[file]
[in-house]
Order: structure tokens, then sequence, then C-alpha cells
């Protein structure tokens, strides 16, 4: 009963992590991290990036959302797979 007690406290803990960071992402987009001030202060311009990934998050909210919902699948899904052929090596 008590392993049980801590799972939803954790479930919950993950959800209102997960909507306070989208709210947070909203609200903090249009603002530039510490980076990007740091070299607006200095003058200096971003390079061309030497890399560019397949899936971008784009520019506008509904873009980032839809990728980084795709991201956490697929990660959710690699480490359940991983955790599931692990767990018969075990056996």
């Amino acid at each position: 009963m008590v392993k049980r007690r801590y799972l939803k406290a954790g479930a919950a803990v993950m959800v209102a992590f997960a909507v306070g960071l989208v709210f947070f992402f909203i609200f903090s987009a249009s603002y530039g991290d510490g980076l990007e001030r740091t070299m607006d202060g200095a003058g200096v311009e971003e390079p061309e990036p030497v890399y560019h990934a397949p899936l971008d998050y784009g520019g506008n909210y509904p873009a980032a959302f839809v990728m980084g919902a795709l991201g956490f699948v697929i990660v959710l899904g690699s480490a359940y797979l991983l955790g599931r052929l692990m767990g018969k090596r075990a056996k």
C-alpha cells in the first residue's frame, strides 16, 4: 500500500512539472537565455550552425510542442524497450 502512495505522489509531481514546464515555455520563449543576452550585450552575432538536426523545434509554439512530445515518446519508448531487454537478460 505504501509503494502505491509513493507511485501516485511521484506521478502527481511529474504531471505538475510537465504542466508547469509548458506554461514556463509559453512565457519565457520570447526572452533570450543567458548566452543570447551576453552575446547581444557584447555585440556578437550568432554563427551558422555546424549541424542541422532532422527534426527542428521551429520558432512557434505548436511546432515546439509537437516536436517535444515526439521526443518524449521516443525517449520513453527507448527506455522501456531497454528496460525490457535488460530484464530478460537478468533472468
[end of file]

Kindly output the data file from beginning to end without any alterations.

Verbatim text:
[in-house]
Order: structure tokens, then sequence, then C-alpha cells
């Protein structure tokens, strides 16, 4: 009963992590991290990036959302797979 007690406290803990960071992402987009001030202060311009990934998050909210919902699948899904052929090596 008590392993049980801590799972939803954790479930919950993950959800209102997960909507306070989208709210947070909203609200903090249009603002530039510490980076990007740091070299607006200095003058200096971003390079061309030497890399560019397949899936971008784009520019506008509904873009980032839809990728980084795709991201956490697929990660959710690699480490359940991983955790599931692990767990018969075990056996």
């Amino acid at each position: 009963m008590v392993k049980r007690r801590y799972l939803k406290a954790g479930a919950a803990v993950m959800v209102a992590f997960a909507v306070g960071l989208v709210f947070f992402f909203i609200f903090s987009a249009s603002y530039g991290d510490g980076l990007e001030r740091t070299m607006d202060g200095a003058g200096v311009e971003e390079p061309e990036p030497v890399y560019h990934a397949p899936l971008d998050y784009g520019g506008n909210y509904p873009a980032a959302f839809v990728m980084g919902a795709l991201g956490f699948v697929i990660v959710l899904g690699s480490a359940y797979l991983l955790g599931r052929l692990m767990g018969k090596r075990a056996k």
C-alpha cells in the first residue's frame, strides 16, 4: 500500500512539472537565455550552425510542442524497450 502512495505522489509531481514546464515555455520563449543576452550585450552575432538536426523545434509554439512530445515518446519508448531487454537478460 505504501509503494502505491509513493507511485501516485511521484506521478502527481511529474504531471505538475510537465504542466508547469509548458506554461514556463509559453512565457519565457520570447526572452533570450543567458548566452543570447551576453552575446547581444557584447555585440556578437550568432554563427551558422555546424549541424542541422532532422527534426527542428521551429520558432512557434505548436511546432515546439509537437516536436517535444515526439521526443518524449521516443525517449520513453527507448527506455522501456531497454528496460525490457535488460530484464530478460537478468533472468